The chairman of a German parliamentary inquiry has denied a report that the country's lawmakers leaked secret data about cooperation between US and German spy agencies. However, he said the cooperation was necessary.
Patrick Sensburg, the chairman of a German parliamentary committee looking into US National Security Agency (NSA) surveillance, told the weekly "Frankfurter Allgemeine Sonntagszeitung" that German lawmakers were not responsible for the leakage of secret NSA data.
Tension in ties between the United States and Germany heightened yet again Saturday when the mass-market "Bild" newspaper reported that US intelligence agencies had started reviewing their cooperation with Germany's foreign intelligence agency, the BND, as reports emerged that confidential information was leaked to the media by a German parliamentary committee.
Allegations that the BND helped the NSA spy on European companies and officials has also strained Chancellor Angela Merkel's coalition and damaged her popularity. Revelations by former NSA contractor Edward Snowden in 2013 about wide-ranging espionage in Germany by the United States, including allegations that the NSA tapped Merkel's mobile phone, caused outrage in Germany. Merkel criticized the NSA at that time but argued that the BND must work with the US spies to fight terrorism.
"The German government puts great faith in the intelligence cooperation with the United States to protect our citizens," a government spokesman said when asked about the "Bild" report. "The government doesn't comment on the details of that cooperation in public but rather in parliament committees."
Lack of trust
A US official said the leaks were worse than those attributed to Snowden, according to "Bild."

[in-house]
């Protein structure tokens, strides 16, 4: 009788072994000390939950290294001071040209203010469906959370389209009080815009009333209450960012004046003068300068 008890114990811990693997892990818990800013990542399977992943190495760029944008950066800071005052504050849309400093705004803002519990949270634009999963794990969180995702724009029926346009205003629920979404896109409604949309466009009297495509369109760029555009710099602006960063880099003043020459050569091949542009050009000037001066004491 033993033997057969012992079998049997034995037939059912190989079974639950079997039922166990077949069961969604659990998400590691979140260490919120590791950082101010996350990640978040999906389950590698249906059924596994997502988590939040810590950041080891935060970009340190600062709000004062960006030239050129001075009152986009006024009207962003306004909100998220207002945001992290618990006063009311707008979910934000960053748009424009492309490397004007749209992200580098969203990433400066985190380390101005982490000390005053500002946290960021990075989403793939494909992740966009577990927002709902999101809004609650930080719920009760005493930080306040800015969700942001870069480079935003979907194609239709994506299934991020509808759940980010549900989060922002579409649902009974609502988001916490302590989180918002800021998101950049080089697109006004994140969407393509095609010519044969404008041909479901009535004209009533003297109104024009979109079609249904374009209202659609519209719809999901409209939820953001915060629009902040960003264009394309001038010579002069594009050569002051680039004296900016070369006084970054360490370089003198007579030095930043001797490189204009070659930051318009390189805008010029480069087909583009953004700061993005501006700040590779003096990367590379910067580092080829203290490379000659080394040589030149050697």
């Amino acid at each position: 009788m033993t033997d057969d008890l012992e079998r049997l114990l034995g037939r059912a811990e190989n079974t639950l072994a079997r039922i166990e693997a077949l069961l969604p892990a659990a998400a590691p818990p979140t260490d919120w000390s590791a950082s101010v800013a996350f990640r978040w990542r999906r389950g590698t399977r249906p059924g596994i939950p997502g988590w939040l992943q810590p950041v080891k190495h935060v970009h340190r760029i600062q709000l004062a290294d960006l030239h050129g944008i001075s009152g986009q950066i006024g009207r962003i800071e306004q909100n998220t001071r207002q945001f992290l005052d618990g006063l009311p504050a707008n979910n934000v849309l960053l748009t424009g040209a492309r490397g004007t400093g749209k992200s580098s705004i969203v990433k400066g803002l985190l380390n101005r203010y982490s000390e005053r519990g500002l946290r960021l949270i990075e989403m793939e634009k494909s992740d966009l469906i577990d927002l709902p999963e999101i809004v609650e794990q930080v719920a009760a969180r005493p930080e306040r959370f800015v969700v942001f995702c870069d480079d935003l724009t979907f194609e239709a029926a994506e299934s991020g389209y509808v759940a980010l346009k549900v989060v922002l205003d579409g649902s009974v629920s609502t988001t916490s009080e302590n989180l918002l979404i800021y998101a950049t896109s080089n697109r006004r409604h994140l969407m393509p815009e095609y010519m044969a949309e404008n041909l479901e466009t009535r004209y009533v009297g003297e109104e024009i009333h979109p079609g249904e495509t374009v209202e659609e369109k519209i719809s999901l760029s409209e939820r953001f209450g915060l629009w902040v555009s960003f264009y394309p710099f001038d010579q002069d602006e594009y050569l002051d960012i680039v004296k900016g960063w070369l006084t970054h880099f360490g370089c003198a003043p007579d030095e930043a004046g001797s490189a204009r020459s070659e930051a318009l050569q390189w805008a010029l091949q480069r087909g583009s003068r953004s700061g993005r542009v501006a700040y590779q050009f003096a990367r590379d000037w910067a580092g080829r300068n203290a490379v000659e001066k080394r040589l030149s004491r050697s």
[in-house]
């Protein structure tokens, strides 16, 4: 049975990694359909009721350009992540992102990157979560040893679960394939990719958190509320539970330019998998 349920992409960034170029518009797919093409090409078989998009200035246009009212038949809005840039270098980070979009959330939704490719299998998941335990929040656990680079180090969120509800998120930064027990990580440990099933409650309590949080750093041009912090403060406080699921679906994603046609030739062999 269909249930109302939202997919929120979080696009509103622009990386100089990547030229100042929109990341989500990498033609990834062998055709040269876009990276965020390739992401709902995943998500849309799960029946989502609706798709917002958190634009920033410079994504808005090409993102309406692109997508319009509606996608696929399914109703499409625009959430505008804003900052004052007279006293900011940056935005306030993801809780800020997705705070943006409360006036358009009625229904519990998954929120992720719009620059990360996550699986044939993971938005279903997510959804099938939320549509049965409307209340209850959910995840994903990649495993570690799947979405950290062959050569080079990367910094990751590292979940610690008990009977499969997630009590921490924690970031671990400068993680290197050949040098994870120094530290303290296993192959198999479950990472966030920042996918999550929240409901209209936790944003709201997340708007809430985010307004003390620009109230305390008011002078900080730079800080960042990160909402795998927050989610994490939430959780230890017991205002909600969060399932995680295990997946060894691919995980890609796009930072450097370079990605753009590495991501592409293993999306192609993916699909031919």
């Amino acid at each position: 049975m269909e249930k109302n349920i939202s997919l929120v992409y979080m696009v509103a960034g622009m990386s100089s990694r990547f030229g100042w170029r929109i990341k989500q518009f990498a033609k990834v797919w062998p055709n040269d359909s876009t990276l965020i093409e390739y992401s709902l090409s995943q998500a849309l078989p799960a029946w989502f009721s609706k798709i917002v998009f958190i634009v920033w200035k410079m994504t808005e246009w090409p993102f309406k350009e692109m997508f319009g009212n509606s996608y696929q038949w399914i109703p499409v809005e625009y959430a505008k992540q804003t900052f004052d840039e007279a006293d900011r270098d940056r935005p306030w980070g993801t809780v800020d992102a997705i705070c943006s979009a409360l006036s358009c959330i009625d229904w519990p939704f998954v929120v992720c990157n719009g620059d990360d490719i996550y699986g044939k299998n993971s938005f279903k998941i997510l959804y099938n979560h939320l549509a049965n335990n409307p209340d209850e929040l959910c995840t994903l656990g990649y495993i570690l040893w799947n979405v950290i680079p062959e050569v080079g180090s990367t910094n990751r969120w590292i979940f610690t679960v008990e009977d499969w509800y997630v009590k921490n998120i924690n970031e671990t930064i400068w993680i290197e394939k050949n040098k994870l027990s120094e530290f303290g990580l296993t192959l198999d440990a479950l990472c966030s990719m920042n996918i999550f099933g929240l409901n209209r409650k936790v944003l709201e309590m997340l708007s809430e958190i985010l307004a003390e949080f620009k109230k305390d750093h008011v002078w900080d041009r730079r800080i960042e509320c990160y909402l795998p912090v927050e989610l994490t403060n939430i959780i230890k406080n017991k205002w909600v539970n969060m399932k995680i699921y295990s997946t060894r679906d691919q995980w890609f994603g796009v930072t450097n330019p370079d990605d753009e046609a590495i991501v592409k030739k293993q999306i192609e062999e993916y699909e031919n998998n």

"What the German government is now doing is more dangerous than what Snowden did," the official was quoted as saying.
But Sensburg said cooperation between the NSA and the BND was "good and positive" overall and that both sides needed each other.
Thomas Oppermann, the Social Democratic Party's (SPD) parliamentary chairman, also said that German intelligence would not be able to work effectively without US help. "We cannot and will not afford to terminate cooperation with the American intelligence services," Oppermann told the "Welt am Sonntag" newspaper.
Oppermann said a large part of the NSA activities were outsourced to private companies. "I think that is highly problematic."
Deadline for the chancellor
Pressure is increasing on Merkel as critics accuse her staff of allowing the BND to help the NSA. The Chancellery is responsible for overseeing all German intelligence services. A poll conducted last week found that one in three Germans feels deceived by Merkel.
German opposition lawmakers in the parliamentary committee have called on the government to publish the NSA lists, which may include data such as names, telephone numbers or Internet protocol (IP) addresses.
The Social Democratic Party, the junior member in Merkel's so-called grand coalition government, has seen support increase as the surveillance scandal goes on.
"I expect that the government will provide clarity on the issue until the next parliamentary session," SPD General Secretary Yasmin Fahimi told the "Bild am Sonntag" newspaper.
shs/sms (Reuters, AFP, AP, dpa)